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I'm having a minor issue with Laravel 4. I'd like to use the delete() method on a record but for some reason it doesn't actually delete the record. destroy() does, though, so my code is good. Also, if I pass Teetime::where('date', '=', $formattedDate)->count() to my view I get one which is correct. What's the problem?

        if($action=="delete") {
            $teetime = Teetime::where('date', '=', $formattedDate)->firstOrFail();
            // for some reason $teetime->delete() doesn't work
            Teetime::destroy($teetime->id);
        }
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  • destroy is correct method for removing an entity directly (via object or model).

Example:

$teetime = Teetime::where('date', '=', $formattedDate)->firstOrFail();
$teetime->destroy();
  • delete can only be called in query builder

Example:

$teetime = Teetime::where('date', '=', $formattedDate)->delete();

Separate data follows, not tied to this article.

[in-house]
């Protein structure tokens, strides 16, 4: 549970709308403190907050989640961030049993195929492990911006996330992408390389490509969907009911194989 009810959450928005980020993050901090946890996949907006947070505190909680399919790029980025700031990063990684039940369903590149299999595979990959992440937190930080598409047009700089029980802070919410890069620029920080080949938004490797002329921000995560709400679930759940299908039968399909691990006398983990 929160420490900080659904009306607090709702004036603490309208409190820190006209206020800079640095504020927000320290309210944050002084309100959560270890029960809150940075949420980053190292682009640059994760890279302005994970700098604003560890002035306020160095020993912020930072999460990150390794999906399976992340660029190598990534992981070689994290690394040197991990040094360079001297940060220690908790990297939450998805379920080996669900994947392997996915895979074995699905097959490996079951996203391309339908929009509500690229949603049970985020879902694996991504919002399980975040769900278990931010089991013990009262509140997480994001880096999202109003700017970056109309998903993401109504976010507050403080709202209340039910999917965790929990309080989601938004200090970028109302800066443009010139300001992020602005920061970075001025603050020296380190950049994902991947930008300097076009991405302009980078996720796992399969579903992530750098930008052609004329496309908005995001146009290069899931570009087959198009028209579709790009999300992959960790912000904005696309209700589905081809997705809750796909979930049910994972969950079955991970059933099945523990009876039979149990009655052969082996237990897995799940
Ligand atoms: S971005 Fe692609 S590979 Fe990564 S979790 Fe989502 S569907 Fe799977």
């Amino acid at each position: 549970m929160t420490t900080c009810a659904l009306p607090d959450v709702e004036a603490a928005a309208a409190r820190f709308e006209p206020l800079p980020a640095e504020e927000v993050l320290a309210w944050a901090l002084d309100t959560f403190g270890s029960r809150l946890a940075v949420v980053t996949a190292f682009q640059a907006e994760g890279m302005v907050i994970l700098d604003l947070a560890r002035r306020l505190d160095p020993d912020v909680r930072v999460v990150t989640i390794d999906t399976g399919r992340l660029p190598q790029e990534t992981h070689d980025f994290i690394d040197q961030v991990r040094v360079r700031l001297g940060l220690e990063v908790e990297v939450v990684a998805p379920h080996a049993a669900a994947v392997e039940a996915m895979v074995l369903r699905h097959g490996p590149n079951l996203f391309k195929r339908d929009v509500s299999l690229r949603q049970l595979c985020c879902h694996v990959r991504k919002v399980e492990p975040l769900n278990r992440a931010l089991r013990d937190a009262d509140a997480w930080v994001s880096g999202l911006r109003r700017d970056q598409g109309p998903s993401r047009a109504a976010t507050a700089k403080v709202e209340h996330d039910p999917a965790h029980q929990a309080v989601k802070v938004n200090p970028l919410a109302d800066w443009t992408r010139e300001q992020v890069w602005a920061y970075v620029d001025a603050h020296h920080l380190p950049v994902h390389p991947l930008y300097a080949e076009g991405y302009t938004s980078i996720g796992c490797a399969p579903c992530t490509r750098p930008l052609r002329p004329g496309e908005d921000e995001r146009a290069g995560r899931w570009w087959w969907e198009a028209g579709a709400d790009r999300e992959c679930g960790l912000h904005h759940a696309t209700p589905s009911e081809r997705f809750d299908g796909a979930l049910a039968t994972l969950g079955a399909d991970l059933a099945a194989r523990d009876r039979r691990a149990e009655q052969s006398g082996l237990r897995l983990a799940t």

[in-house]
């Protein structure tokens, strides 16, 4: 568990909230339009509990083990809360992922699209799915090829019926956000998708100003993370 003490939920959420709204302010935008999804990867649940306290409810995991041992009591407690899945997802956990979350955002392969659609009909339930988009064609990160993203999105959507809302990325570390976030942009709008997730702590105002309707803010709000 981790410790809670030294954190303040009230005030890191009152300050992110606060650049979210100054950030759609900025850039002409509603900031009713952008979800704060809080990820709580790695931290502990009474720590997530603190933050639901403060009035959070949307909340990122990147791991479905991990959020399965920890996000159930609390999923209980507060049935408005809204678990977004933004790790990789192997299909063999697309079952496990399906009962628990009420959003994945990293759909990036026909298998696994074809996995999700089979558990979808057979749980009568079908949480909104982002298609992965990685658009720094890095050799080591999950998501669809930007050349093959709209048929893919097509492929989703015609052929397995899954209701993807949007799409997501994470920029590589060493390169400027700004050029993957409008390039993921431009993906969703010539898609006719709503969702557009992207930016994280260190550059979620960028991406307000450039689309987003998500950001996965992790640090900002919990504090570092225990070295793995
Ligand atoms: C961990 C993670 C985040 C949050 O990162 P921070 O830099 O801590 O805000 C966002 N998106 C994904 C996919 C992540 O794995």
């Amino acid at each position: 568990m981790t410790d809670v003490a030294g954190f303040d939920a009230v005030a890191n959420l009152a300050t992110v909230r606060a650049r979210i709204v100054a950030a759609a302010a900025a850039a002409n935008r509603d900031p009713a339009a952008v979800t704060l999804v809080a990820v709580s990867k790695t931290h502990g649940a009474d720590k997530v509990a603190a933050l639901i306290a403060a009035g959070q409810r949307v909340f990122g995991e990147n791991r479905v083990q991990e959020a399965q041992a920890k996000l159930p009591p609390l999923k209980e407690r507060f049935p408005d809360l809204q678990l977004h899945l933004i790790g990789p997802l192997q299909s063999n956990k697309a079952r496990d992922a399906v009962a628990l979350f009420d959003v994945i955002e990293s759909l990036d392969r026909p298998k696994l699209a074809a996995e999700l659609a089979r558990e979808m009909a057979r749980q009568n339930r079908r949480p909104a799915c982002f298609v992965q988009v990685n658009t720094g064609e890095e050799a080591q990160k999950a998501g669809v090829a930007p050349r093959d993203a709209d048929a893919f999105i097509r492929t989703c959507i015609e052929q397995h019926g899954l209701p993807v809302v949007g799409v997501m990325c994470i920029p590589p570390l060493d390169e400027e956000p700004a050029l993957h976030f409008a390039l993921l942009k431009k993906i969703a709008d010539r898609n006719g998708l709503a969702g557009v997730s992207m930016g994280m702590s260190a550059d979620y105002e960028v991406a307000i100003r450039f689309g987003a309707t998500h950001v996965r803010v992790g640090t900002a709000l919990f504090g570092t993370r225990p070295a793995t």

From documentation:

Deleting An Existing Model By Key

User::destroy(1);

User::destroy(array(1, 2, 3));

User::destroy(1, 2, 3);

Of course, you may also run a delete query on a set of models:

$affectedRows = User::where('votes', '>', 100)->delete();

More info: http://laravel.com/docs/eloquent

|improve this answer|||||
  • 5
    Thanks but why does the documentation also provide this example: $user = User::find(1); $user->delete();? I've used delete() elsewhere in my code and it has been working fine. – user347284 Mar 25 '14 at 8:33
  • I have updated my answer, please check it :) It explains it in detail. – phoops Mar 25 '14 at 8:34
  • Oh, I get it. I think it's firstOrFail() that gets me out of Query Builder. – user347284 Mar 25 '14 at 8:36
  • Yes, as it returns an object (model). – phoops Mar 25 '14 at 8:36
  • When I use User::destroy(1); Laravel is throwing error, saying Method [delete] does not exist. – Brent Connor May 18 '15 at 20:28

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